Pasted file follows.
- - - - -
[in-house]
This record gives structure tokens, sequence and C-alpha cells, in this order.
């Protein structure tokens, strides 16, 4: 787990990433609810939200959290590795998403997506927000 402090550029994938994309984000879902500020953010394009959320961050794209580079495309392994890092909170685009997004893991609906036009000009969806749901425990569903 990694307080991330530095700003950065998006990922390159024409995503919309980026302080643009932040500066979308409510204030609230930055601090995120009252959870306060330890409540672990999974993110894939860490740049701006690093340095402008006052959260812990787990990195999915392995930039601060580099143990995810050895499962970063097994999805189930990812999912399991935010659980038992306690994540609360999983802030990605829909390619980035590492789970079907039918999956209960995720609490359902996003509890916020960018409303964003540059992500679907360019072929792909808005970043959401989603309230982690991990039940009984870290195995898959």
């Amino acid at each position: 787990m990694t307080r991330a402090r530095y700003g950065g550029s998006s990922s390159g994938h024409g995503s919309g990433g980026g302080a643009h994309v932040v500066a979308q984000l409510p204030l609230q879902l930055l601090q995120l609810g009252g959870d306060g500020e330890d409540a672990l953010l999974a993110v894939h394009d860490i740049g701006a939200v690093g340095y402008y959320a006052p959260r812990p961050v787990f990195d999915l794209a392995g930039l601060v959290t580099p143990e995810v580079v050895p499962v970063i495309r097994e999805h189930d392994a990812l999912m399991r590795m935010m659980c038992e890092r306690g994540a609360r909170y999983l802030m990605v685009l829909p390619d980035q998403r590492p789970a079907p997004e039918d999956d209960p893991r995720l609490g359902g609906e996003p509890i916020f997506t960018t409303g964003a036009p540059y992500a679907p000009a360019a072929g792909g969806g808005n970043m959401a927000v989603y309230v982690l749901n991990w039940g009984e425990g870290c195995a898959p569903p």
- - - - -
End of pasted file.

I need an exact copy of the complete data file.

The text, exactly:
[in-house]
This record gives structure tokens, sequence and C-alpha cells, in this order.
């Protein structure tokens, strides 16, 4: 787990990433609810939200959290590795998403997506927000 402090550029994938994309984000879902500020953010394009959320961050794209580079495309392994890092909170685009997004893991609906036009000009969806749901425990569903 990694307080991330530095700003950065998006990922390159024409995503919309980026302080643009932040500066979308409510204030609230930055601090995120009252959870306060330890409540672990999974993110894939860490740049701006690093340095402008006052959260812990787990990195999915392995930039601060580099143990995810050895499962970063097994999805189930990812999912399991935010659980038992306690994540609360999983802030990605829909390619980035590492789970079907039918999956209960995720609490359902996003509890916020960018409303964003540059992500679907360019072929792909808005970043959401989603309230982690991990039940009984870290195995898959």
């Amino acid at each position: 787990m990694t307080r991330a402090r530095y700003g950065g550029s998006s990922s390159g994938h024409g995503s919309g990433g980026g302080a643009h994309v932040v500066a979308q984000l409510p204030l609230q879902l930055l601090q995120l609810g009252g959870d306060g500020e330890d409540a672990l953010l999974a993110v894939h394009d860490i740049g701006a939200v690093g340095y402008y959320a006052p959260r812990p961050v787990f990195d999915l794209a392995g930039l601060v959290t580099p143990e995810v580079v050895p499962v970063i495309r097994e999805h189930d392994a990812l999912m399991r590795m935010m659980c038992e890092r306690g994540a609360r909170y999983l802030m990605v685009l829909p390619d980035q998403r590492p789970a079907p997004e039918d999956d209960p893991r995720l609490g359902g609906e996003p509890i916020f997506t960018t409303g964003a036009p540059y992500a679907p000009a360019a072929g792909g969806g808005n970043m959401a927000v989603y309230v982690l749901n991990w039940g009984e425990g870290c195995a898959p569903p």